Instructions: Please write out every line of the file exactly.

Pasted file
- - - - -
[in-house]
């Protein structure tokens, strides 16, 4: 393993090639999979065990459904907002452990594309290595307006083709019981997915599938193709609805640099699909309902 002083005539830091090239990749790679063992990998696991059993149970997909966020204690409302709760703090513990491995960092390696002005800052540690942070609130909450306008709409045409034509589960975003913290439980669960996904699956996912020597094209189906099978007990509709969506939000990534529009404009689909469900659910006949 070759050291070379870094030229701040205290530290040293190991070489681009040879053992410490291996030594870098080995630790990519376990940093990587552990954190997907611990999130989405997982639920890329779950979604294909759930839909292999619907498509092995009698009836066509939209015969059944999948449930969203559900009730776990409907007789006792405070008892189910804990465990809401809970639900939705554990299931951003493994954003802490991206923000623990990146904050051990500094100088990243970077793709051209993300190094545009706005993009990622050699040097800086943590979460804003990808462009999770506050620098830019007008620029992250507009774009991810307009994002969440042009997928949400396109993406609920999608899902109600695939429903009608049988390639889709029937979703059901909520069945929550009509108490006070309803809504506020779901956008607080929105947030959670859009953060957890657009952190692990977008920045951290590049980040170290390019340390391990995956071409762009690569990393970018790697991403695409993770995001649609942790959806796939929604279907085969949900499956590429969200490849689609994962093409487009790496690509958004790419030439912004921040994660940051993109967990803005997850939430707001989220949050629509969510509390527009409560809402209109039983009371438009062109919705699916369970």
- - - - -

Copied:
[in-house]
């Protein structure tokens, strides 16, 4: 393993090639999979065990459904907002452990594309290595307006083709019981997915599938193709609805640099699909309902 002083005539830091090239990749790679063992990998696991059993149970997909966020204690409302709760703090513990491995960092390696002005800052540690942070609130909450306008709409045409034509589960975003913290439980669960996904699956996912020597094209189906099978007990509709969506939000990534529009404009689909469900659910006949 070759050291070379870094030229701040205290530290040293190991070489681009040879053992410490291996030594870098080995630790990519376990940093990587552990954190997907611990999130989405997982639920890329779950979604294909759930839909292999619907498509092995009698009836066509939209015969059944999948449930969203559900009730776990409907007789006792405070008892189910804990465990809401809970639900939705554990299931951003493994954003802490991206923000623990990146904050051990500094100088990243970077793709051209993300190094545009706005993009990622050699040097800086943590979460804003990808462009999770506050620098830019007008620029992250507009774009991810307009994002969440042009997928949400396109993406609920999608899902109600695939429903009608049988390639889709029937979703059901909520069945929550009509108490006070309803809504506020779901956008607080929105947030959670859009953060957890657009952190692990977008920045951290590049980040170290390019340390391990995956071409762009690569990393970018790697991403695409993770995001649609942790959806796939929604279907085969949900499956590429969200490849689609994962093409487009790496690509958004790419030439912004921040994660940051993109967990803005997850939430707001989220949050629509969510509390527009409560809402209109039983009371438009062109919705699916369970």